Teenage Indian chess prodigy makes history at World Cup
Norwegian chess grandmaster Magnus Carlsen won his first World Cup on Thursday, defeating 18-year-old Indian prodigy, Rameshbabu “Pragg” Praggnanandhaa. While he didn’t walk away with the top trophy, Pragg made history as the youngest and lowest-seeded player to ever reach the finals.
The world of chess "is on the verge of seeing a generational shift," Devangshu Datta writes.• 1 "And, that shift is likely to heavily favour India." Pragg was part of a group of young players from India and other countries who "made a huge impression" at the tournament. The game is especially progressing among the next generation because "we have more qualified trainers as grand masters and good players are becoming teachers themselves," Pragg's coach said last year.• 2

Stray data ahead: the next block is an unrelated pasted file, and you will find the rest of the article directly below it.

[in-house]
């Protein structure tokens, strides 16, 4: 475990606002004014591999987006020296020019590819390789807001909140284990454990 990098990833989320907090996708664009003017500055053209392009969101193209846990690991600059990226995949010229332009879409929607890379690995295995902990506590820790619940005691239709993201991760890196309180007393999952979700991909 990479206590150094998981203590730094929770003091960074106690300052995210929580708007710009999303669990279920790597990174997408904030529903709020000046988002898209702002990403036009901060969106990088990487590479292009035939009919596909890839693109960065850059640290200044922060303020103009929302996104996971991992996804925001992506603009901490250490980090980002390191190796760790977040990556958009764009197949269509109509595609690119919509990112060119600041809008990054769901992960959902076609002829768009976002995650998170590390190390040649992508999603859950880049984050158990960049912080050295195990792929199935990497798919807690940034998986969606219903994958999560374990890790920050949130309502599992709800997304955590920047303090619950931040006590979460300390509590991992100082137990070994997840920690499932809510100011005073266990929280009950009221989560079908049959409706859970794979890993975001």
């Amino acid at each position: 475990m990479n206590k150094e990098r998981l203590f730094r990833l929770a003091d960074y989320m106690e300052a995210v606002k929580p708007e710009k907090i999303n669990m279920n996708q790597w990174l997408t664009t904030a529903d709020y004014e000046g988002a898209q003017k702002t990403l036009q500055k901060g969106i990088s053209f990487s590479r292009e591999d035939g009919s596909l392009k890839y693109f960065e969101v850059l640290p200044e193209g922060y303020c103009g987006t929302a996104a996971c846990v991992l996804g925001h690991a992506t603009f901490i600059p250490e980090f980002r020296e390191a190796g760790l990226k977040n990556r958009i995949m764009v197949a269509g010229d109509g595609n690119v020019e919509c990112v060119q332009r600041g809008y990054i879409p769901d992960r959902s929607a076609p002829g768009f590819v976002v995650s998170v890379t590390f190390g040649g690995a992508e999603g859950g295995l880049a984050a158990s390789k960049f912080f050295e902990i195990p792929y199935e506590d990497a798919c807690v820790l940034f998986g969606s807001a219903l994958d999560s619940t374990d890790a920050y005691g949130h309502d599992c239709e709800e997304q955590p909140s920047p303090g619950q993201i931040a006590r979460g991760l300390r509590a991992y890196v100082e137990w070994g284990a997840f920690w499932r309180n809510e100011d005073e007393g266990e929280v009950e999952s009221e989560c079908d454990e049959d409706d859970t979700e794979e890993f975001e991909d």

Within India, chess has been booming in popularity since the pandemic, with Pragg "at the heart of it all."• 3 But the sport still lacks proper structure to support promising young Indian players, Susan Ninan argues. "It’s still a bunch of plucky parents who’ve quit jobs, put chess above school for their kids ... and are travelling to tournaments with their 8-15-year-olds."• 4
The Indian Express, Praggnanandhaa’s journey: What it takes to be a global chess star
Carlsen, arguably the best player of all time, notched his first World Cup win after a tumultuous year. Last fall, he accused young American grandmaster Hans Niemann of cheating after Niemann beat him at a tournament, prompting Carlsen to withdraw from the event entirely.• 5 The accusation prompted an investigation and sparked a global scandal for the sport. Niemann later sued Carlsen, but the suit was dismissed in June.• 6
The Wall Street Journal, Magnus Carlsen Breaks His Silence on Chess Cheating Scandal
The Wall Street Journal, Hans Niemann’s $100 Million Lawsuit Over Chess Cheating Allegations Is Dismissed